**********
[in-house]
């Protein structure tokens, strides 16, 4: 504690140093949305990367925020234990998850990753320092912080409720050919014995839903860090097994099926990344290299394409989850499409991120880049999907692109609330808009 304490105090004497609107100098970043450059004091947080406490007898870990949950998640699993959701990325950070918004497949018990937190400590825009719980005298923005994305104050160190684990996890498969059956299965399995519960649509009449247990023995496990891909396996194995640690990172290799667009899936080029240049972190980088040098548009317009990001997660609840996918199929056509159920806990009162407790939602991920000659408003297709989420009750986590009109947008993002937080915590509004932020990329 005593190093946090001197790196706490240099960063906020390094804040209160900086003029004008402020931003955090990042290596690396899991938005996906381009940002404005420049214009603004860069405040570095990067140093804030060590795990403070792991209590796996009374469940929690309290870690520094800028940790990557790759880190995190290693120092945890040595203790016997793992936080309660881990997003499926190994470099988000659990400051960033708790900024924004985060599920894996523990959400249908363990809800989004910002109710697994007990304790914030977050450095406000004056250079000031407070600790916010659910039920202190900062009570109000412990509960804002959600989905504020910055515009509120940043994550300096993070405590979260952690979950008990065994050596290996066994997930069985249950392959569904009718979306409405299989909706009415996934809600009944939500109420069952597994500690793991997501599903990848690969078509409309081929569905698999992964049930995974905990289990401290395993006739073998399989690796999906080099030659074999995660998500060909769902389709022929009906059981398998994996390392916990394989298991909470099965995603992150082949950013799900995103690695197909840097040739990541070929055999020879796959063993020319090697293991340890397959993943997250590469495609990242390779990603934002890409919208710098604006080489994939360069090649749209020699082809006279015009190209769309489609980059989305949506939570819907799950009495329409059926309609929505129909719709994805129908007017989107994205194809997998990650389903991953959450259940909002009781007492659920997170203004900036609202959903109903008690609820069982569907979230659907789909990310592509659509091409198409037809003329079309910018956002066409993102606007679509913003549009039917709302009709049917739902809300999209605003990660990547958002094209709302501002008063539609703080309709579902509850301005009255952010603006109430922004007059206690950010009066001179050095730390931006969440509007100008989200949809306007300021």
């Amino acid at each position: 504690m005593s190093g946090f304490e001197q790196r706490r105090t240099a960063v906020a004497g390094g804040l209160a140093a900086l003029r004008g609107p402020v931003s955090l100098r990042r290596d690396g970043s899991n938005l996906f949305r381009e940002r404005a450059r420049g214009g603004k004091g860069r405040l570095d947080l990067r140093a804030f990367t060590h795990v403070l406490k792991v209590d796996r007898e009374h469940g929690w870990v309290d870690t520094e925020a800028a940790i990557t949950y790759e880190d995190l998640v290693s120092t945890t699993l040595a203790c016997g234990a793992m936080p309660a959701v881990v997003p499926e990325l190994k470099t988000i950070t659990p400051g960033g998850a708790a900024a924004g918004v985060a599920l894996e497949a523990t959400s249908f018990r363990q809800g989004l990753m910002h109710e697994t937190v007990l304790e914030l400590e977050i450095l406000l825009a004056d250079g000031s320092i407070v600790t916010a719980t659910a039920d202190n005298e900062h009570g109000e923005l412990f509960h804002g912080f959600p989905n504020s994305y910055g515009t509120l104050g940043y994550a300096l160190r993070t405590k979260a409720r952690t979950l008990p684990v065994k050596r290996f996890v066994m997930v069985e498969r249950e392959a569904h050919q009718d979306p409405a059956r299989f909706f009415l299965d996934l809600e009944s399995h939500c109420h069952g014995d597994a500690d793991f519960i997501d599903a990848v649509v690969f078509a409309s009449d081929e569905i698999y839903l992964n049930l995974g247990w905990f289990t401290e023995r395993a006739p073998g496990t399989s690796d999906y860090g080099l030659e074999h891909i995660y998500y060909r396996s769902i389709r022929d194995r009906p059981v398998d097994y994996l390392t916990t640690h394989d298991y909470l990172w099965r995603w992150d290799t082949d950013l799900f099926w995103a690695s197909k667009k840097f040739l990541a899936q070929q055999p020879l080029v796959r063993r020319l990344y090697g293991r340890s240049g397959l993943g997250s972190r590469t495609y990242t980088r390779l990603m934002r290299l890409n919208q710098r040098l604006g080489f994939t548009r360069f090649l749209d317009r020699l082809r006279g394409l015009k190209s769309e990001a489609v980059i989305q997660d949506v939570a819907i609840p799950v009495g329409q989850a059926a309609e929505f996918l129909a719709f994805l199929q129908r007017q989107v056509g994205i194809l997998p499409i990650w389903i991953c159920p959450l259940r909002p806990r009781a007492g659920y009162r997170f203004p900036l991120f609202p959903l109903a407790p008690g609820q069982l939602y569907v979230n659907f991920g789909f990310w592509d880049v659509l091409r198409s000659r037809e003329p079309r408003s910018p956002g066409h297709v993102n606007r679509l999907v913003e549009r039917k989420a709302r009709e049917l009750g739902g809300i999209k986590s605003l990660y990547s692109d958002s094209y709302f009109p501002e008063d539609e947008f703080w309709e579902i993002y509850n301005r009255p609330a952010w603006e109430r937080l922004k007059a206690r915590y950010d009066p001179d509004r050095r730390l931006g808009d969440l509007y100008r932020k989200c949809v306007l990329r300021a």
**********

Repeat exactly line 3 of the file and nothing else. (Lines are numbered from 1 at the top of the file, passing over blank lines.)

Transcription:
């Amino acid at each position: 504690m005593s190093g946090f304490e001197q790196r706490r105090t240099a960063v906020a004497g390094g804040l209160a140093a900086l003029r004008g609107p402020v931003s955090l100098r990042r290596d690396g970043s899991n938005l996906f949305r381009e940002r404005a450059r420049g214009g603004k004091g860069r405040l570095d947080l990067r140093a804030f990367t060590h795990v403070l406490k792991v209590d796996r007898e009374h469940g929690w870990v309290d870690t520094e925020a800028a940790i990557t949950y790759e880190d995190l998640v290693s120092t945890t699993l040595a203790c016997g234990a793992m936080p309660a959701v881990v997003p499926e990325l190994k470099t988000i950070t659990p400051g960033g998850a708790a900024a924004g918004v985060a599920l894996e497949a523990t959400s249908f018990r363990q809800g989004l990753m910002h109710e697994t937190v007990l304790e914030l400590e977050i450095l406000l825009a004056d250079g000031s320092i407070v600790t916010a719980t659910a039920d202190n005298e900062h009570g109000e923005l412990f509960h804002g912080f959600p989905n504020s994305y910055g515009t509120l104050g940043y994550a300096l160190r993070t405590k979260a409720r952690t979950l008990p684990v065994k050596r290996f996890v066994m997930v069985e498969r249950e392959a569904h050919q009718d979306p409405a059956r299989f909706f009415l299965d996934l809600e009944s399995h939500c109420h069952g014995d597994a500690d793991f519960i997501d599903a990848v649509v690969f078509a409309s009449d081929e569905i698999y839903l992964n049930l995974g247990w905990f289990t401290e023995r395993a006739p073998g496990t399989s690796d999906y860090g080099l030659e074999h891909i995660y998500y060909r396996s769902i389709r022929d194995r009906p059981v398998d097994y994996l390392t916990t640690h394989d298991y909470l990172w099965r995603w992150d290799t082949d950013l799900f099926w995103a690695s197909k667009k840097f040739l990541a899936q070929q055999p020879l080029v796959r063993r020319l990344y090697g293991r340890s240049g397959l993943g997250s972190r590469t495609y990242t980088r390779l990603m934002r290299l890409n919208q710098r040098l604006g080489f994939t548009r360069f090649l749209d317009r020699l082809r006279g394409l015009k190209s769309e990001a489609v980059i989305q997660d949506v939570a819907i609840p799950v009495g329409q989850a059926a309609e929505f996918l129909a719709f994805l199929q129908r007017q989107v056509g994205i194809l997998p499409i990650w389903i991953c159920p959450l259940r909002p806990r009781a007492g659920y009162r997170f203004p900036l991120f609202p959903l109903a407790p008690g609820q069982l939602y569907v979230n659907f991920g789909f990310w592509d880049v659509l091409r198409s000659r037809e003329p079309r408003s910018p956002g066409h297709v993102n606007r679509l999907v913003e549009r039917k989420a709302r009709e049917l009750g739902g809300i999209k986590s605003l990660y990547s692109d958002s094209y709302f009109p501002e008063d539609e947008f703080w309709e579902i993002y509850n301005r009255p609330a952010w603006e109430r937080l922004k007059a206690r915590y950010d009066p001179d509004r050095r730390l931006g808009d969440l509007y100008r932020k989200c949809v306007l990329r300021a």